BISMARCK, N.D. — Government orders for protesters of the Dakota Access pipeline to leave federal land could have little immediate effect on the encampment where scores of people have been gathered for months to oppose the $3.8 billion project.

A North Dakota sheriff Monday dismissed a deadline from the Army Corps of Engineers as a meaningless move aimed only at reducing the government’s legal responsibility for hundreds of demonstrators.

The Corps “is basically kicking the can down the road, and all it is doing is taking the liability from the Corps and putting it on” the Standing Rock Sioux tribe, Morton County Sheriff Kyle Kirchmeier said.

The Corps said last week in a letter that all federal lands north of the Cannonball River will be closed to the public for “safety concerns” starting Dec. 5. The order includes the encampment called Oceti Sakowin, or Seven Council Fires camp.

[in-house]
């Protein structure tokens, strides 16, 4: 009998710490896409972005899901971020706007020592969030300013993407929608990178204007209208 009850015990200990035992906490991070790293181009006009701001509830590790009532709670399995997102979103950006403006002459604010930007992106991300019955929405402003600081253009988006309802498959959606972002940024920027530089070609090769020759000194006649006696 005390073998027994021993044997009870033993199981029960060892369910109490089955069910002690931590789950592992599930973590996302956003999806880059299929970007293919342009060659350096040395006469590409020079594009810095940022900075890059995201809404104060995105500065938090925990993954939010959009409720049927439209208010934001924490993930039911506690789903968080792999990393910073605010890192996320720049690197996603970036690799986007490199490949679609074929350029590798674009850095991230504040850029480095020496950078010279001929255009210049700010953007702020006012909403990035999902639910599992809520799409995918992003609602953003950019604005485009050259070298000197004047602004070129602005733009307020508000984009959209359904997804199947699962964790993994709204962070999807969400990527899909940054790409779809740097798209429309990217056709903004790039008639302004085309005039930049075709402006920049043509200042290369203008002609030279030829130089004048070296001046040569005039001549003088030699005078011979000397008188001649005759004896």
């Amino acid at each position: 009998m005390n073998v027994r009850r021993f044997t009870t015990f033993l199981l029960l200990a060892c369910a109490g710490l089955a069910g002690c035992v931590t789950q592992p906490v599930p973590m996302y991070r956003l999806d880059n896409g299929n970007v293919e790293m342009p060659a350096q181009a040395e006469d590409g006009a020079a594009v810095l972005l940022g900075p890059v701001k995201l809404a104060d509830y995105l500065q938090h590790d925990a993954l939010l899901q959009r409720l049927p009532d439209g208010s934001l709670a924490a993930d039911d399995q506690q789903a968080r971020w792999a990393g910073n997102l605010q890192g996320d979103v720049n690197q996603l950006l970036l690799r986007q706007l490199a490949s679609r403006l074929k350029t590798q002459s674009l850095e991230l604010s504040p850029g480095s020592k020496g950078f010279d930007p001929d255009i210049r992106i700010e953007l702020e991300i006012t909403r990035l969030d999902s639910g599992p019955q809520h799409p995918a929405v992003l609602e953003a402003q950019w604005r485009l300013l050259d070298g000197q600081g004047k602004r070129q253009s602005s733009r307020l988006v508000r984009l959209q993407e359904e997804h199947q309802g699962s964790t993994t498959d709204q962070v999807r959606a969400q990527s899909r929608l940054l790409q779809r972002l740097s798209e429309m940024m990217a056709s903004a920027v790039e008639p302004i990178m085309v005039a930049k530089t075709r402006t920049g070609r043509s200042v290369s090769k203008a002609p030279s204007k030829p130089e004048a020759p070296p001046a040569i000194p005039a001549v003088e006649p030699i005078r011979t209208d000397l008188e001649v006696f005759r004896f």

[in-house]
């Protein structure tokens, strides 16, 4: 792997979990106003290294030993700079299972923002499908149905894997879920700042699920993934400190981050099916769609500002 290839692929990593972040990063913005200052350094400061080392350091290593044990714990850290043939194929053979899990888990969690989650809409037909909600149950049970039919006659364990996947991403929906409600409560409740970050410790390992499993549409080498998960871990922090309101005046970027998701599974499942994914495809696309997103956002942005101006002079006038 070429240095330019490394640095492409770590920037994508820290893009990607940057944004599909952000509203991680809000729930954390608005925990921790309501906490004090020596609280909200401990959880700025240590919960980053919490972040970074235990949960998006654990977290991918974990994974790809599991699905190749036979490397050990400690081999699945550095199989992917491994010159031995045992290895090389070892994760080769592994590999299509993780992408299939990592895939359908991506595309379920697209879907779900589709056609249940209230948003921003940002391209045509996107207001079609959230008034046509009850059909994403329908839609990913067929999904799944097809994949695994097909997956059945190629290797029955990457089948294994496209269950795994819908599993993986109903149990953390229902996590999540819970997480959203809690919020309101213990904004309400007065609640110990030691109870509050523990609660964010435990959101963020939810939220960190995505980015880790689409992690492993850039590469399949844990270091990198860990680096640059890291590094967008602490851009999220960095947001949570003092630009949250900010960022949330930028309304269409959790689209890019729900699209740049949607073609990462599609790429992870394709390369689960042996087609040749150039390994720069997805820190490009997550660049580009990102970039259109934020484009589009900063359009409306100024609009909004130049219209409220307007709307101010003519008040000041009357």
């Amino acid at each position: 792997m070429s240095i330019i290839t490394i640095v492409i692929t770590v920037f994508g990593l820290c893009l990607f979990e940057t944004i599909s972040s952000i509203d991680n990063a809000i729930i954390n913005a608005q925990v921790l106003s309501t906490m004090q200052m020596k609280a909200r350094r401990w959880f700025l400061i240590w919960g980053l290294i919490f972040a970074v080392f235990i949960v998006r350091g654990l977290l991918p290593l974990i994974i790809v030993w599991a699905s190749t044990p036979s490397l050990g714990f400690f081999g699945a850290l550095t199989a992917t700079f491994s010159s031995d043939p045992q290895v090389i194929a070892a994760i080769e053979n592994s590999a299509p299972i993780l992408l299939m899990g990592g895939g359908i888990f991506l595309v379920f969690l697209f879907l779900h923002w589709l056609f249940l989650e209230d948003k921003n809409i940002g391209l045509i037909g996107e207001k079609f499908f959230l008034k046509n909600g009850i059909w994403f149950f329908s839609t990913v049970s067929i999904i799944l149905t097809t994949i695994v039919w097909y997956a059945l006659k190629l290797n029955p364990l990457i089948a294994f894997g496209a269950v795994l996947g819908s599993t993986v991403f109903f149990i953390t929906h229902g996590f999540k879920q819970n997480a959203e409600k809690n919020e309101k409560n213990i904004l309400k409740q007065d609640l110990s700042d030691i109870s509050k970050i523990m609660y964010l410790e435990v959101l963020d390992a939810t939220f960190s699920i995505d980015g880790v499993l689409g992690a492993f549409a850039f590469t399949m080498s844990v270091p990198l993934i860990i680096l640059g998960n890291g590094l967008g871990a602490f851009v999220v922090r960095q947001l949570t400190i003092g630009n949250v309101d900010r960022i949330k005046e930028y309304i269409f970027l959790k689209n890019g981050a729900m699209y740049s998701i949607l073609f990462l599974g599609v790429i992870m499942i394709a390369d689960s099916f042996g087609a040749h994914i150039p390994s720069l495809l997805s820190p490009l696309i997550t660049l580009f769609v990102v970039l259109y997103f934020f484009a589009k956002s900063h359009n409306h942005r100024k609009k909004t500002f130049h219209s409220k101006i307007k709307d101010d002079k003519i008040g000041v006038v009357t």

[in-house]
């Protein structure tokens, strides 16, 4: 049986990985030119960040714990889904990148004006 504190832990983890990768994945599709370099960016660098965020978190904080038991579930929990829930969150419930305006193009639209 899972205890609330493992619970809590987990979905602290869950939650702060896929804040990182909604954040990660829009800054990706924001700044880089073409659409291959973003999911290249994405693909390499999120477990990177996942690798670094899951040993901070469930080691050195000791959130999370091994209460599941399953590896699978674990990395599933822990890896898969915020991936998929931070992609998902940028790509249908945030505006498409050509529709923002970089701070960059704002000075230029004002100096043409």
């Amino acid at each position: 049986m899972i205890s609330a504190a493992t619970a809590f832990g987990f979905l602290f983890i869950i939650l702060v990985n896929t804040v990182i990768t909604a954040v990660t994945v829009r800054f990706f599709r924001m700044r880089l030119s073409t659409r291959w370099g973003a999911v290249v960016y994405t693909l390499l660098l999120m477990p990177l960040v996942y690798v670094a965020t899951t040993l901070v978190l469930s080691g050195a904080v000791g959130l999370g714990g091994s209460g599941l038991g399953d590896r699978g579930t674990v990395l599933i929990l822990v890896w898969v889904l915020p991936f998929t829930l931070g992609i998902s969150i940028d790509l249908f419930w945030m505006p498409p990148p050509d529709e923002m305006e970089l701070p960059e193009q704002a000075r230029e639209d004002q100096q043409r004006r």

The agency cited North Dakota’s oncoming winter and increasingly contentious clashes between protesters and police.

But in a statement issued late Sunday, the Corps said it “has no plans for forcible removal.”

Anyone on land north of the river, including the main protest camp, after the deadline may be prosecuted for trespassing.

Gov. Jack Dalrymple called the Corps’ position “very puzzling.”

“When you put out a pronouncement that people must leave your land by a certain date, I think you take on a responsibility to somehow bring that about,” Dalrymple said. “Clearly the responsibility of clearing that land now lies primarily with the Corps.”


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